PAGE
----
A black-green federal government has become more likely after this Green party conference. In the past few weeks, the party leadership has made no secret of the fact that its partner of choice is the SPD. There are also many social democratic positions in the election program adopted on Sunday, such as a higher minimum wage and the increase in the Hartz IV standard rate. But almost all of the party members' demands to stipulate even more ambitious demands for climate protection and redistribution were thrown out. The Greens thus remain “compatible” - also in the direction of the most likely coalition partner according to the current polls, the Union.
Corresponding negotiations would therefore by no means be a sure-fire success. Twelve euros minimum wage and 50 euros more Hartz IV per month are likely to encounter resistance, especially in the economic wing of the CDU / CSU. But it is also clear that after an election, usually neither party can enforce their maximum demands. A conceivable scenario is that the Greens will insist on a higher tax rate for top earners in order to waive a wealth tax. If the middle class were to be relieved as part of a comprehensive tax reform, it would be difficult for the Union to say no.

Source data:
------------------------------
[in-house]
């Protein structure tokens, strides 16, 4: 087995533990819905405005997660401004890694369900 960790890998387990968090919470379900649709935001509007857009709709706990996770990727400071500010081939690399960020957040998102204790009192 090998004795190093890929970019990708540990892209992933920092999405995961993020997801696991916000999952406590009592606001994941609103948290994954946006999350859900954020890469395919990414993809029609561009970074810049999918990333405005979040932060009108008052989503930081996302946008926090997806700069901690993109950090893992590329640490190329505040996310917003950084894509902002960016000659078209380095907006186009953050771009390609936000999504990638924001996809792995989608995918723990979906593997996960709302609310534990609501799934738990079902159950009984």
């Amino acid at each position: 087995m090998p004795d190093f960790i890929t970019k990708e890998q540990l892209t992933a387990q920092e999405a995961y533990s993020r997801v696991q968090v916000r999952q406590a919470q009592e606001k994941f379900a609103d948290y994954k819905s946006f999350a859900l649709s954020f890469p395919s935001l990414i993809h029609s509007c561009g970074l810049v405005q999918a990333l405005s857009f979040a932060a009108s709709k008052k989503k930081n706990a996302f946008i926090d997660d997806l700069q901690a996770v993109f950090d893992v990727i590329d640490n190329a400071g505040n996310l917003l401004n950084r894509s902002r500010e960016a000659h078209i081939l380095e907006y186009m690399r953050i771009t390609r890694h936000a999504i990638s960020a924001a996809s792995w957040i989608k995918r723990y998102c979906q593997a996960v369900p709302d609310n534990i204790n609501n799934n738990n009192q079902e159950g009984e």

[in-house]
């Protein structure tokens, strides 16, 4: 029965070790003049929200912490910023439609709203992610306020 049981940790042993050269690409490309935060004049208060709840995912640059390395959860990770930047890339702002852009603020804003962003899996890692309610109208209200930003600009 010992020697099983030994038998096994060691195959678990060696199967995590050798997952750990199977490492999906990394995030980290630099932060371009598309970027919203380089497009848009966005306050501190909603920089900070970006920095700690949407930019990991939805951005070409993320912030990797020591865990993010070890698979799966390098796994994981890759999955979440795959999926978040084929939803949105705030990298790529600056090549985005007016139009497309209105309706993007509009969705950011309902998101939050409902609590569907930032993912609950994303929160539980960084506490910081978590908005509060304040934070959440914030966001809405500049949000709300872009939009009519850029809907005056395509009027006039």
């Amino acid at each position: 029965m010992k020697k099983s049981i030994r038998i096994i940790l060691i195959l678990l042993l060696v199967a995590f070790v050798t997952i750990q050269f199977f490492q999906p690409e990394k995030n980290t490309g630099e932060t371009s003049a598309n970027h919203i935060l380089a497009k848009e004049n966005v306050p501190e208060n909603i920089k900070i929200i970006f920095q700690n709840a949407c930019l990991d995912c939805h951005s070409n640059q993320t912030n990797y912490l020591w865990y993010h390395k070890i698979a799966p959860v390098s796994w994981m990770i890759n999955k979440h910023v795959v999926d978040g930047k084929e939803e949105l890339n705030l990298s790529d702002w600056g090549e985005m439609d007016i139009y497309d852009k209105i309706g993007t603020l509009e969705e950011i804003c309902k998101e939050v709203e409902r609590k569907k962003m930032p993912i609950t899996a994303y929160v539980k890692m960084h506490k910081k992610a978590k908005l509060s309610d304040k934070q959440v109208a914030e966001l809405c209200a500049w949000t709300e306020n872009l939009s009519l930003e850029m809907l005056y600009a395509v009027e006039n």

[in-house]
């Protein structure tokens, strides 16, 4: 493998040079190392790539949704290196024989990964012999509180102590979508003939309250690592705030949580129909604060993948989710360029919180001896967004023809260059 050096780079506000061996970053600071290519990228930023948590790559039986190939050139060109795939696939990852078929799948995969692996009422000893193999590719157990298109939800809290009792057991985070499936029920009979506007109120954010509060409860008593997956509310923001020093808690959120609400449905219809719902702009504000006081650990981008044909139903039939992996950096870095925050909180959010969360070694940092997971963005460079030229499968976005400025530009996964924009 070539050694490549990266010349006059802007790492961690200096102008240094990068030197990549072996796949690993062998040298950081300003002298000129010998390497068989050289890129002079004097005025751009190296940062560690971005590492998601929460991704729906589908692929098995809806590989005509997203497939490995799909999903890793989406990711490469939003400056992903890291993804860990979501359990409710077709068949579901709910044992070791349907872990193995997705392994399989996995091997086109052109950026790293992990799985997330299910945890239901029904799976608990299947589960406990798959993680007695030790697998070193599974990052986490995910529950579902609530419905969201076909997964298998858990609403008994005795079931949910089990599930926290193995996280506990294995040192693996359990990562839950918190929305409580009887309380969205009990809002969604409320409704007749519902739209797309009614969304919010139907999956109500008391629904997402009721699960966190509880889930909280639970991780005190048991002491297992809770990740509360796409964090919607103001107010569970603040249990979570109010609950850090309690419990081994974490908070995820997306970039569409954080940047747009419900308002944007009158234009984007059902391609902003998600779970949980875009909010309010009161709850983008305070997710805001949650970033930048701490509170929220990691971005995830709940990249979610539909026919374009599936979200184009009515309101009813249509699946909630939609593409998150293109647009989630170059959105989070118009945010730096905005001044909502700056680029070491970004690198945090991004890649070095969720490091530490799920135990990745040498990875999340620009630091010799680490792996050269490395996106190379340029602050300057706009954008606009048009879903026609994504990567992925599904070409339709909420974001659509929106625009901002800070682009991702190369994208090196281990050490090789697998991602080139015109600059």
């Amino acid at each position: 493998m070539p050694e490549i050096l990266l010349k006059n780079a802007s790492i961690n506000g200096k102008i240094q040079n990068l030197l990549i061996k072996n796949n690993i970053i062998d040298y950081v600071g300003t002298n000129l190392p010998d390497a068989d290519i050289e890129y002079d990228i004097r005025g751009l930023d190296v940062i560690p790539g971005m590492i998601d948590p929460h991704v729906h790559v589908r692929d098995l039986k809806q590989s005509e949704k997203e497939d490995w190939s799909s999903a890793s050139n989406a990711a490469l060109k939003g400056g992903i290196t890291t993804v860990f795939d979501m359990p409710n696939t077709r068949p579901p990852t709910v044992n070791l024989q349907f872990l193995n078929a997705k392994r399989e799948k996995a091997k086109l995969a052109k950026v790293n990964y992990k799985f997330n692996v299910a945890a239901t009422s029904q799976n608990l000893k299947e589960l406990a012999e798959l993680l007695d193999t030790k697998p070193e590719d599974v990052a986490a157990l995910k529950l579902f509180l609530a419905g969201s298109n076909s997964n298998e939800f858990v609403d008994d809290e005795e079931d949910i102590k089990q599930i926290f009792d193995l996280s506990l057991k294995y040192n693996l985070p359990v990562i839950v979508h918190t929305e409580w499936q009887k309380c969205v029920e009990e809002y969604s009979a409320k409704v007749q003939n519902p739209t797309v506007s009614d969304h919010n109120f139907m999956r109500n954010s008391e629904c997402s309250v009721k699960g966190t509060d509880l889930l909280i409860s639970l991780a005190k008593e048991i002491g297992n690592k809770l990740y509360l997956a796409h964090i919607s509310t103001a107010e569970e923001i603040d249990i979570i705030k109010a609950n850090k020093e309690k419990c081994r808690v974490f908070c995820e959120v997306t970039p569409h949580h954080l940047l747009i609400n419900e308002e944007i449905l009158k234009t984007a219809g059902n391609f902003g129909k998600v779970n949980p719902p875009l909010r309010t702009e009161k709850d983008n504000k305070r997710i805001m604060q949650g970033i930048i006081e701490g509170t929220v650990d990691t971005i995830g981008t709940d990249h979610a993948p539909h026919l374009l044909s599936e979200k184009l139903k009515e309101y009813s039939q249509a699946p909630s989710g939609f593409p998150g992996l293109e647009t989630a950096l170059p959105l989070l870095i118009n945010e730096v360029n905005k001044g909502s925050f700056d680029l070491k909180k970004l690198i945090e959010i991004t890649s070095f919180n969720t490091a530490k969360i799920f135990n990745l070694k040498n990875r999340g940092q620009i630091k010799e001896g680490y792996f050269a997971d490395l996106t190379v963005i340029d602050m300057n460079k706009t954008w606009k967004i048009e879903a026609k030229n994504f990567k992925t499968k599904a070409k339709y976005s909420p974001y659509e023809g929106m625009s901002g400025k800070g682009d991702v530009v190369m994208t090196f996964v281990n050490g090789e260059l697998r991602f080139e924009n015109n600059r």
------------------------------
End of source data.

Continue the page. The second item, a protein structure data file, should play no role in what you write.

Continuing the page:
Not to be overlooked this weekend were the ambitions of co-party chairman Robert Habeck to become finance minister in a government with Green participation. Both the debt brake and the tax rate, he gave the counter-speeches. This positioning is not surprising. The experiences of the current coalition show that the influence of the finance ministry is much greater than that of the economic department. However, this party congress has not increased Annalena Baerbock's chances of becoming the next Chancellor. Her promise to put children and young people at the center of politics in the next government sounded more like applying to be minister for families. The fact that managers like Joe Kaeser and Simone Menne are promoting Baerbock as Chancellor flatters the Greens. But it will hardly be enoughto win the election.